The operating system Linux (the operating system of choice on the Raspberry Pi) can be operated via plain text terminals, using an interface known as the "command line interface (CLI)" or the "text user interface (TUI)". This can be done directly using a keyboard and monitor, or indirectly. For example, I have several Raspberry Pies tucked away around the house doing work for scientific and medical researchers (they also do occasional work for me). These have no monitor, keyboard, or mouse, but rather I log into them from a device that does have some kind of human interface. Either way, on one of them, mainly for fun, I have installed some text user interface applications, such as Alpine for email, Lynx for web browsing, and Newsboat for RSS. The latter two work together, with Newsboat launching the full website page in Lynx when I want it to. Below are some screenshots on various devices that show what it all looks like. Note the freedom from spurious clutter. And yes, that is an old Kindle Touch, "rooted" and installed with KUAL so I could have a wireless Linux terminal with a fantastic battery life.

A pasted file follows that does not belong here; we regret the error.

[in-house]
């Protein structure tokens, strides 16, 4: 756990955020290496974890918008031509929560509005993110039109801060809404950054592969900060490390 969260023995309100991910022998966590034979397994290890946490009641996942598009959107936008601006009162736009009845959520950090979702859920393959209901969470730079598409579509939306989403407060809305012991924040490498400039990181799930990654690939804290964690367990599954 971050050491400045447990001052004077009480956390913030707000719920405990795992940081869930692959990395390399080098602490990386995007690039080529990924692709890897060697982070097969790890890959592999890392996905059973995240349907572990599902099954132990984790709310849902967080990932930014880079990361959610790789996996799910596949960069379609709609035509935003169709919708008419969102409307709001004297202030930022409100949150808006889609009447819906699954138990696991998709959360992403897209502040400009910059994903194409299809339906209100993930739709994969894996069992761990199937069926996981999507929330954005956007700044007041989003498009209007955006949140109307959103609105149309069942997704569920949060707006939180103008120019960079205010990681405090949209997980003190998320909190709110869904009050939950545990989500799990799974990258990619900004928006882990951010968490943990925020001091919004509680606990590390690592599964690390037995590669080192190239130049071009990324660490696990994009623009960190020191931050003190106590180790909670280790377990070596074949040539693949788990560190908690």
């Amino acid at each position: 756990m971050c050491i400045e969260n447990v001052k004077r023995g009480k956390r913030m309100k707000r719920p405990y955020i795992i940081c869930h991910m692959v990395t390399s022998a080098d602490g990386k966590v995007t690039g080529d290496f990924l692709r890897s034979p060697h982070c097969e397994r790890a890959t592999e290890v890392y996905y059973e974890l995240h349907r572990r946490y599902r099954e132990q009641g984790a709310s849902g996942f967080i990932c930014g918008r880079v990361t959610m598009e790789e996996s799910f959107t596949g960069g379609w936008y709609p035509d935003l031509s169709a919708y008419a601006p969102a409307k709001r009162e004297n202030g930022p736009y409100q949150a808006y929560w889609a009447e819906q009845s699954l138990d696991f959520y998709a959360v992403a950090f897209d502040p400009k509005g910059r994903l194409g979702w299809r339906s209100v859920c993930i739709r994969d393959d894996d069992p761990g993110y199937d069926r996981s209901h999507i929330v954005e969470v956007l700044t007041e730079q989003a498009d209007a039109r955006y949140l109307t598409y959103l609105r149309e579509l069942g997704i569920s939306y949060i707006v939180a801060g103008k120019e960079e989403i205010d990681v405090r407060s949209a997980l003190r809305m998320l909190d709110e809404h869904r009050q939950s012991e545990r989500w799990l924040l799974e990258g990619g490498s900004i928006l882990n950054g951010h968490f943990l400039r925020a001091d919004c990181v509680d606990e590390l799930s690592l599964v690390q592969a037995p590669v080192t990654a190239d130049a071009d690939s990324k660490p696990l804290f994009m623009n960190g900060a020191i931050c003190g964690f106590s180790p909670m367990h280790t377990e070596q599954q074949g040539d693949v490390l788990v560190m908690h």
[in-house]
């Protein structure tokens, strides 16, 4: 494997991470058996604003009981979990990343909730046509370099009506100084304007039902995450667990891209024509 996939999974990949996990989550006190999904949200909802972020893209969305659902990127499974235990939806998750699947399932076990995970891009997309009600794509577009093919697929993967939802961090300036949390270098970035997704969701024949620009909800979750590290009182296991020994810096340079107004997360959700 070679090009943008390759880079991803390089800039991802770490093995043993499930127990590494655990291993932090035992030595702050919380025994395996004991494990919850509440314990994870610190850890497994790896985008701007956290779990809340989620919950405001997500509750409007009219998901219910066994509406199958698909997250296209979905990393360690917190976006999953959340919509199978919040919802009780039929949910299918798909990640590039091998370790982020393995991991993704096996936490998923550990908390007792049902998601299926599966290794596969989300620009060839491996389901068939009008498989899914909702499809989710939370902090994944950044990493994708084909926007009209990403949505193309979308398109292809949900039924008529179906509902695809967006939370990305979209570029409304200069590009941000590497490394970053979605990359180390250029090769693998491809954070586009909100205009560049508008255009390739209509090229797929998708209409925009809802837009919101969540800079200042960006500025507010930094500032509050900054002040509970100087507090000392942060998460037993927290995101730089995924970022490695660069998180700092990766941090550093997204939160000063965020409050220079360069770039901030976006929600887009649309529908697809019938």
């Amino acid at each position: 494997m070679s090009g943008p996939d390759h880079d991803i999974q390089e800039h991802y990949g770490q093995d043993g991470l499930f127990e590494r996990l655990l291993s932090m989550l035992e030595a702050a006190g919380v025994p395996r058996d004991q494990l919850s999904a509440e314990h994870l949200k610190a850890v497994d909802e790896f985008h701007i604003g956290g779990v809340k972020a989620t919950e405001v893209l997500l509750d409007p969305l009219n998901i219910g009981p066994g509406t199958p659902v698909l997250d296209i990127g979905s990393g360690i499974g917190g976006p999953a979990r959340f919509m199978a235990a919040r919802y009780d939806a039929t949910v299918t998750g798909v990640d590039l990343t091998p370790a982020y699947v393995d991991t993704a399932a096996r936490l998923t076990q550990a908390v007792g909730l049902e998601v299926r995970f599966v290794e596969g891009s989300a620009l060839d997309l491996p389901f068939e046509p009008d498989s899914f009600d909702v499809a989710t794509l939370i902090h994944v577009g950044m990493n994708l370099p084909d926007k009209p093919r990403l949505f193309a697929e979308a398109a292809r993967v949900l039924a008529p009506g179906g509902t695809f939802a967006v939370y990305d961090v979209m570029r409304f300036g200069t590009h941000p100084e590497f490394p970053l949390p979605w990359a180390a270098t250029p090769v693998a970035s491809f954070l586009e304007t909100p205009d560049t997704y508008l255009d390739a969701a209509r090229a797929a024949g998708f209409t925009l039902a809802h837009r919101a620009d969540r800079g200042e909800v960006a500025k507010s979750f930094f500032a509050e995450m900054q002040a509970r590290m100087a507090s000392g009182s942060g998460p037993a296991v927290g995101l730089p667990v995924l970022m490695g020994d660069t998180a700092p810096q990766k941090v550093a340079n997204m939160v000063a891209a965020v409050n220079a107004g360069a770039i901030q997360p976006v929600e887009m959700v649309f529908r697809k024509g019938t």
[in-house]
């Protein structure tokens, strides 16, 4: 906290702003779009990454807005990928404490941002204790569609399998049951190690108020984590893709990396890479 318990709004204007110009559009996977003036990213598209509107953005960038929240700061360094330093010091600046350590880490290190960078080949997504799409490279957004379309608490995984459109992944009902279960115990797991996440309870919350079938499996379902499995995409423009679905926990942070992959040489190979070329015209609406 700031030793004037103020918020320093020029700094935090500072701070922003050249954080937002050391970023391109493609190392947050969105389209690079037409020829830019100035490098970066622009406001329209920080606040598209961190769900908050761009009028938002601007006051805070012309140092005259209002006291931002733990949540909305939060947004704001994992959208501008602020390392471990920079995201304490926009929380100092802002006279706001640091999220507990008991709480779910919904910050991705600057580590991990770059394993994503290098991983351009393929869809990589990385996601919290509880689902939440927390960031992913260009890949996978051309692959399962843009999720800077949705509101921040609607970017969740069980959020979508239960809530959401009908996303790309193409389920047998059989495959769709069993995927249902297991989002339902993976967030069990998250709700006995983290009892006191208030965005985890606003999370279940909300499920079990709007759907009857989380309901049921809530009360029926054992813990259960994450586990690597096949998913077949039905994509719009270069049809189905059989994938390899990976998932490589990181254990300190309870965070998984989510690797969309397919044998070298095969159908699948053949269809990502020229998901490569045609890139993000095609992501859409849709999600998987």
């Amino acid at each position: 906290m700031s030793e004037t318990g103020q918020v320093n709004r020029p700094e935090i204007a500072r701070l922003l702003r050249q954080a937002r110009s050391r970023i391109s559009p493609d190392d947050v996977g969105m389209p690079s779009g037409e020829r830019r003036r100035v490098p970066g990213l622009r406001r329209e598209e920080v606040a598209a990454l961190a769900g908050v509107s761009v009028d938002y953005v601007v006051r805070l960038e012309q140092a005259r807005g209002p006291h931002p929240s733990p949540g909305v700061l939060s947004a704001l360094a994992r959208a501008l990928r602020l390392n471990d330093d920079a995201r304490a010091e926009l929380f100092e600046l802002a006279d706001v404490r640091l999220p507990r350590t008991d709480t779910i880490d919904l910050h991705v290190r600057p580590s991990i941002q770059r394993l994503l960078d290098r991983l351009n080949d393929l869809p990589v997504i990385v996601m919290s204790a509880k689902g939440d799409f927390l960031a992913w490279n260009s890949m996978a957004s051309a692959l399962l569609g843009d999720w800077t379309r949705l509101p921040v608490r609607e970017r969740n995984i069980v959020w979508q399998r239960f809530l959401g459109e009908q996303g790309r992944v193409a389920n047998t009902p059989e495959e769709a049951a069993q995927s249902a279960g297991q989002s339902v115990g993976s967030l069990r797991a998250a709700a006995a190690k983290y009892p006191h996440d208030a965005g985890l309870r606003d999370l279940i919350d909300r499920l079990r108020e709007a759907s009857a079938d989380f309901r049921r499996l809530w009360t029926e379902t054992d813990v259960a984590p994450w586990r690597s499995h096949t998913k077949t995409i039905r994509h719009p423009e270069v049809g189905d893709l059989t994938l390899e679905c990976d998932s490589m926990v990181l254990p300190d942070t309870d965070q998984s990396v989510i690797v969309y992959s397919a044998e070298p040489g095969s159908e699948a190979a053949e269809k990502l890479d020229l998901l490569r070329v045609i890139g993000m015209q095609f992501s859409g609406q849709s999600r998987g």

There is a serious side to minimalist computing. Vast amounts of e-waste have been created as a result of support being discontinued. I have an ancient iPad that Apple stopped supporting long ago, but it still functions and has an excellent battery life. One entirely safe use for it is to log into my Raspberry Pi (which is right up to date because support in the Linux world is lengthy), and bring myself up to speed with the news. Minimalist computing reduces e-waste. The other serious side is experiencing the internet as it is experienced by people with sight loss. By looking at websites with Lynx, which does not display graphics, I can see that The Guardian have gone to the trouble of making their site accessible for people who have to live in a text only world, with hidden links to allow one to skip past things. And as the person responsble for the Push Bikes website, I can see that it too is pretty good when displaying only text. Some other websites are an utter mess in text only, and difficult to navigate. And guess which to websites don't support text only. Not that that doesn't stop one of them trying to palm a cookie.